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No comfort for drug lords

marciadottin, [email protected]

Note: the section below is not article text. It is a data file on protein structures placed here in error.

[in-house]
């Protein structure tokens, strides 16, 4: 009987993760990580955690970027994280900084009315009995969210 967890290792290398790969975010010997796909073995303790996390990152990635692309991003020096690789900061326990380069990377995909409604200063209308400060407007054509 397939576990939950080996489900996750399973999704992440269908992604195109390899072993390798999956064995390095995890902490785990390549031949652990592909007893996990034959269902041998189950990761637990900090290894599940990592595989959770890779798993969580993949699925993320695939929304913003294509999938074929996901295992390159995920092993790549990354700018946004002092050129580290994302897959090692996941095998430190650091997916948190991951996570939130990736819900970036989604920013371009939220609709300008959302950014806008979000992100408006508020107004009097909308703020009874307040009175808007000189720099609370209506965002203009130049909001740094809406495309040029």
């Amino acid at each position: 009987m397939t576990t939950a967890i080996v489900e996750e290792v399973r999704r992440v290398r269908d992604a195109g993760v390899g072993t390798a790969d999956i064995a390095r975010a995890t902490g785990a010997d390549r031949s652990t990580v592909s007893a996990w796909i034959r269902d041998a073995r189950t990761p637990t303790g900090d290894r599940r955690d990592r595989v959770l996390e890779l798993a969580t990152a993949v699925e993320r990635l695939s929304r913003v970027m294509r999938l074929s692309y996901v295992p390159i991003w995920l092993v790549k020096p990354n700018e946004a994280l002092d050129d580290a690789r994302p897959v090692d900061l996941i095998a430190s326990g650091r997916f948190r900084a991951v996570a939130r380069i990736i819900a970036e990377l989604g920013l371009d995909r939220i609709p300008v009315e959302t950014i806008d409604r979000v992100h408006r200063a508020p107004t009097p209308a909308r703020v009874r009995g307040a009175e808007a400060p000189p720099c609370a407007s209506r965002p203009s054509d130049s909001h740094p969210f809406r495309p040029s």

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KNOCKING the volatile situation in Tivoli Gardens as “frightening and an embarrassment to Jamaica”, Cabinet Minister Donville Inniss has warned politicians against giving comfort to any known drug dealers.Inniss, the Minister of Health, said the strife and unrest in West Kingston stemming from the plan to extradite notorious gang leader Christopher “Dudus” Coke, was an indictment on the people of Tivoli Gardens.“Reports have indicated that this fugitive is somewhat of a Don in a community. It is scary because West Indian societies should be built on hard work and family spirit and not on control by any drug lords.“That excitement and financial benefit that can [bring] good from drug lords is often very short-lived and normally ends up in death and destruction as we see in Jamaica.“My personal view is that no politician anywhere should be giving comfort to any known drug leader in his or her society. I don’t think that is the kind of society that we should be building,” said Inniss, who returned home Thursday from New York.Inniss told the SUNDAY SUN he doesn’t think that drug lords should be held up as heroes to the youth.“Its disappointing to have young people look up to drug lords. That is my personal view. Not as a politician but as a father of two young sons, as a brother and as a proud Barbadian.“The evidence is all around us that illegal drugs do not work. The situation in Jamaica is indeed a tragedy and a total embarrassment for the Jamaican society. I was in Switzerland when this matter started to evolve and it was a major news items up there so it really and truly is not doing Jamaica any good.”Inniss said every effort must be made to ensure that mendicancy and general bad behaviour doesn’t gain root in this country.“There are many similarities between the societies in Jamaica and Barbados. The lesson for us is that it can serve as a reminder of the need for us as political leaders to be vigilant and ensure that we do what we have to do to make sure that such kind of bad behaviour elements do not gain root in this society.”Inniss said he was worried about the drug culture in Barbados.“I am not one of these politicians who will bury my head in the sand and believe it doesn’t exist. I had a life before politics which certainly exposed me to a lot of the deviant behaviour and as a politician I have seen enough to convince me that there is somewhat of a drug element in this society which we  must continue to work against gaining any deep-rooted position.   “Every young man and woman who turns to a life of drugs, is a life lost. Its somebody’s daughter, somebody’s son. It is not a matter of whether it is 10 000 people or 10, we really have to ensure we can save everyone.” (MK)